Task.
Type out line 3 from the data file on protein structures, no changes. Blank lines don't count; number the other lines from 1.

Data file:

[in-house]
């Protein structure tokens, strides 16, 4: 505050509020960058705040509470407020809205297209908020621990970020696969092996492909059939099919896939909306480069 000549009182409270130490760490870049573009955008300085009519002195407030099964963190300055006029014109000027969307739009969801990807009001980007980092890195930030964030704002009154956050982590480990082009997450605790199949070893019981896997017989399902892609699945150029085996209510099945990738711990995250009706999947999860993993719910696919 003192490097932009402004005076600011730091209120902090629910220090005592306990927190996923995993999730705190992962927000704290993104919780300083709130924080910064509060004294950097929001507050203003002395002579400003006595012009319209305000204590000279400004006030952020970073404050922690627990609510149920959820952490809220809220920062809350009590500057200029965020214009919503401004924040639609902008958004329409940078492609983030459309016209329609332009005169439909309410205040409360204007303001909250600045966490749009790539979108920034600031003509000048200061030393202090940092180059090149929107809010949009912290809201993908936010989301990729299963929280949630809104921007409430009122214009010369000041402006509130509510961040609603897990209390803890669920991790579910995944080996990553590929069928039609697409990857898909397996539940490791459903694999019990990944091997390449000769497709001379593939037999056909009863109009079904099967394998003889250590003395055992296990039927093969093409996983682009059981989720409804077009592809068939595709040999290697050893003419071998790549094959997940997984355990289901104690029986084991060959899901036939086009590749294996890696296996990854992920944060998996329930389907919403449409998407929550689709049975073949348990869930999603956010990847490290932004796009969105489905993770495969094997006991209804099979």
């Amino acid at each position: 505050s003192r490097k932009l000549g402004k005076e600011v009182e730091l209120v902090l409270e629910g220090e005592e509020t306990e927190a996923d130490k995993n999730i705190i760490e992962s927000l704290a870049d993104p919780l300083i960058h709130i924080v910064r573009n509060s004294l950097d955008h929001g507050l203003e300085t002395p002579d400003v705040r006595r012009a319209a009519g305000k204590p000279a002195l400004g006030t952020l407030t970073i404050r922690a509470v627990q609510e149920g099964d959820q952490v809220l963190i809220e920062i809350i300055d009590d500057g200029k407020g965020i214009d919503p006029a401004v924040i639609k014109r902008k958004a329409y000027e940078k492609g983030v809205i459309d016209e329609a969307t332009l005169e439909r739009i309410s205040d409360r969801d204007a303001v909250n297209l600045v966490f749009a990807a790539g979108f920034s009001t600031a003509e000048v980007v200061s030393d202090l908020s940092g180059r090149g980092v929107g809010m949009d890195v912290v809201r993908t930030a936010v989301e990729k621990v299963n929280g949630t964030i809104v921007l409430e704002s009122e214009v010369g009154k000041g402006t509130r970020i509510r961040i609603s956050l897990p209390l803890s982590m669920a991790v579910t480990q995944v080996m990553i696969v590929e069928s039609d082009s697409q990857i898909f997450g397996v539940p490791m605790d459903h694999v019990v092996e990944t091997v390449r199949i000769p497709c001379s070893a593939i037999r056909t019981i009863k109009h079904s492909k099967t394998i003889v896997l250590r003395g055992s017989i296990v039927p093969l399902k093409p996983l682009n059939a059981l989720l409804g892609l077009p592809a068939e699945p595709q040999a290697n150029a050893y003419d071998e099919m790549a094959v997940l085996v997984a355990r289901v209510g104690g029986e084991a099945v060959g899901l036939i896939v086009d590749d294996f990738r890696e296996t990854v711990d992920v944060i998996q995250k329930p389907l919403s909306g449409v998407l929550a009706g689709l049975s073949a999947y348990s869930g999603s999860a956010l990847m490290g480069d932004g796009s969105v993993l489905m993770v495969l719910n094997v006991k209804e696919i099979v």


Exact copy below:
């Amino acid at each position: 505050s003192r490097k932009l000549g402004k005076e600011v009182e730091l209120v902090l409270e629910g220090e005592e509020t306990e927190a996923d130490k995993n999730i705190i760490e992962s927000l704290a870049d993104p919780l300083i960058h709130i924080v910064r573009n509060s004294l950097d955008h929001g507050l203003e300085t002395p002579d400003v705040r006595r012009a319209a009519g305000k204590p000279a002195l400004g006030t952020l407030t970073i404050r922690a509470v627990q609510e149920g099964d959820q952490v809220l963190i809220e920062i809350i300055d009590d500057g200029k407020g965020i214009d919503p006029a401004v924040i639609k014109r902008k958004a329409y000027e940078k492609g983030v809205i459309d016209e329609a969307t332009l005169e439909r739009i309410s205040d409360r969801d204007a303001v909250n297209l600045v966490f749009a990807a790539g979108f920034s009001t600031a003509e000048v980007v200061s030393d202090l908020s940092g180059r090149g980092v929107g809010m949009d890195v912290v809201r993908t930030a936010v989301e990729k621990v299963n929280g949630t964030i809104v921007l409430e704002s009122e214009v010369g009154k000041g402006t509130r970020i509510r961040i609603s956050l897990p209390l803890s982590m669920a991790v579910t480990q995944v080996m990553i696969v590929e069928s039609d082009s697409q990857i898909f997450g397996v539940p490791m605790d459903h694999v019990v092996e990944t091997v390449r199949i000769p497709c001379s070893a593939i037999r056909t019981i009863k109009h079904s492909k099967t394998i003889v896997l250590r003395g055992s017989i296990v039927p093969l399902k093409p996983l682009n059939a059981l989720l409804g892609l077009p592809a068939e699945p595709q040999a290697n150029a050893y003419d071998e099919m790549a094959v997940l085996v997984a355990r289901v209510g104690g029986e084991a099945v060959g899901l036939i896939v086009d590749d294996f990738r890696e296996t990854v711990d992920v944060i998996q995250k329930p389907l919403s909306g449409v998407l929550a009706g689709l049975s073949a999947y348990s869930g999603s999860a956010l990847m490290g480069d932004g796009s969105v993993l489905m993770v495969l719910n094997v006991k209804e696919i099979v």